While some states are now starting to remove these benefits, US jobs growth is likely to underperform until they expire in September, even as vaccination rates increase and the US economy reopens. This could raise concerns about the prospect of wage inflation as employers attempt to entice workers back into employment, by raising salaries. While this may work on some level, until the US economy has completely reopened, the jobs market may struggle to return to normal and inflation could also start to rise sharply. Friday’s June payrolls report is still likely to show a decent increase in hiring, with around 620,000 jobs set to be added, while the unemployment rate is expected to slip back to 5.7%, from 5.8%.
The ADP jobs report is expected to show a slowdown from the bumper 978,000 in the May numbers, with 480,000 jobs predicted to be added back. We also need to keep any eye on weekly jobless claims, which appear to be levelling out around 400,000. A wider concern is the participation rate, which has remained stubbornly weak, slipping back to 61.6% in May and well below pre-pandemic levels of 63.4%. There appears to be a lot of head-scratching going on about the lack of a rebound in this indicator, raising the prospect that many people may have retired early, or left the workforce.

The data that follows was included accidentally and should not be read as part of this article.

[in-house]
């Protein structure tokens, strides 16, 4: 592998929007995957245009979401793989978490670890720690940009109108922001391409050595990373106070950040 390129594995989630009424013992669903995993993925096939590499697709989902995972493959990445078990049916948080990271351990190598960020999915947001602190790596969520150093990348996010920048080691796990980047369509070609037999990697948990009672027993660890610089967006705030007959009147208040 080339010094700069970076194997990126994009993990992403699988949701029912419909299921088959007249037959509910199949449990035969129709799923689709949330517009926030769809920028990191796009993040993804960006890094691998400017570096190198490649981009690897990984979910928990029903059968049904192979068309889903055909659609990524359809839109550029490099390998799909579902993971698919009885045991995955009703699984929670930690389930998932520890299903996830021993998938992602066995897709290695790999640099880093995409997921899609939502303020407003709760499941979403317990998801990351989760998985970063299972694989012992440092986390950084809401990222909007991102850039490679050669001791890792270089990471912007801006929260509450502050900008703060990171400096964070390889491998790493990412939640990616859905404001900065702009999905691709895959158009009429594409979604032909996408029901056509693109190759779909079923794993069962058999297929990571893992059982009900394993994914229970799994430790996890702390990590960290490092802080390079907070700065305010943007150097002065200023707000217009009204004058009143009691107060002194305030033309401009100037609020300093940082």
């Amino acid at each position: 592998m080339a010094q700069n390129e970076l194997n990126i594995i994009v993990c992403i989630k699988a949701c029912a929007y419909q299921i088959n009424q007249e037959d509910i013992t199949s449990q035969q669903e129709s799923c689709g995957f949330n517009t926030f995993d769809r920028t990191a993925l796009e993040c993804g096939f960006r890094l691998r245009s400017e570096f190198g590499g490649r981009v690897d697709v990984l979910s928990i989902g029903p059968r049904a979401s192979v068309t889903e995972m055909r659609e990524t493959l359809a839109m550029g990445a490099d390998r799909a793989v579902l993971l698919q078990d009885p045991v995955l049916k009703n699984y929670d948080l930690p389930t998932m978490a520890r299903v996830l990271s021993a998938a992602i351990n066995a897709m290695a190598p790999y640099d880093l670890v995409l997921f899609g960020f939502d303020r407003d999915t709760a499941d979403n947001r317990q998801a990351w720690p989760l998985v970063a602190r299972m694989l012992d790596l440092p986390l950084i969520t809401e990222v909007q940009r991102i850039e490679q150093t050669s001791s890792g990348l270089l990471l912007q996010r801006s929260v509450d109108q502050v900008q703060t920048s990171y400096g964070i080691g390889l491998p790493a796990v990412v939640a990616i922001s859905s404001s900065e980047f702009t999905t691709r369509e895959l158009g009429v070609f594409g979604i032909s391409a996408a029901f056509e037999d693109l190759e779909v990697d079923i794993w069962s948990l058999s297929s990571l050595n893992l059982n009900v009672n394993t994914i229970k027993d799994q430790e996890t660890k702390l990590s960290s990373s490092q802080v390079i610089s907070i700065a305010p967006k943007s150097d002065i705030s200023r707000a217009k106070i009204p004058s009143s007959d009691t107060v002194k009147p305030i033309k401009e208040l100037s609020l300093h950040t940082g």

Index dividend schedule
Dividend payments from an index's constituent shares can affect your trading account. See this week's index dividend schedule.
Selected company results
|Monday 28 June||Results|
|Herman Miller (US)||Q4|
|Tuesday 29 June||Results|
|D4t4 Solutions (UK)||Full-year|
|Enerpac Tool Group (US)||Q3|
|Wednesday 30 June||Results|
|Bed, Bath & Beyond (US)||Q1|
|Constellation Brands (US)||Q1|
|Dixons Carphone (UK)||Full-year|
|Franklin Covey (US)||Q3|
|General Mills (US)||Q4|
|Schnitzer Steel Industries (US)||Q3|
|Thursday 1 July||Results|
|AO World (UK)||Full-year|
|Associated British Foods (UK)||Q3|
|Micro Focus (UK)||Half-year|
|Polar Capital (UK)||Full-year|
|Simply Good Foods (US)||Q3|
|Walgreens Boots Alliance (US)||Q3|
|Friday 2 July||Results|
|No major results scheduled|
Company announcements are subject to change. All the events listed above were correct at the time of writing.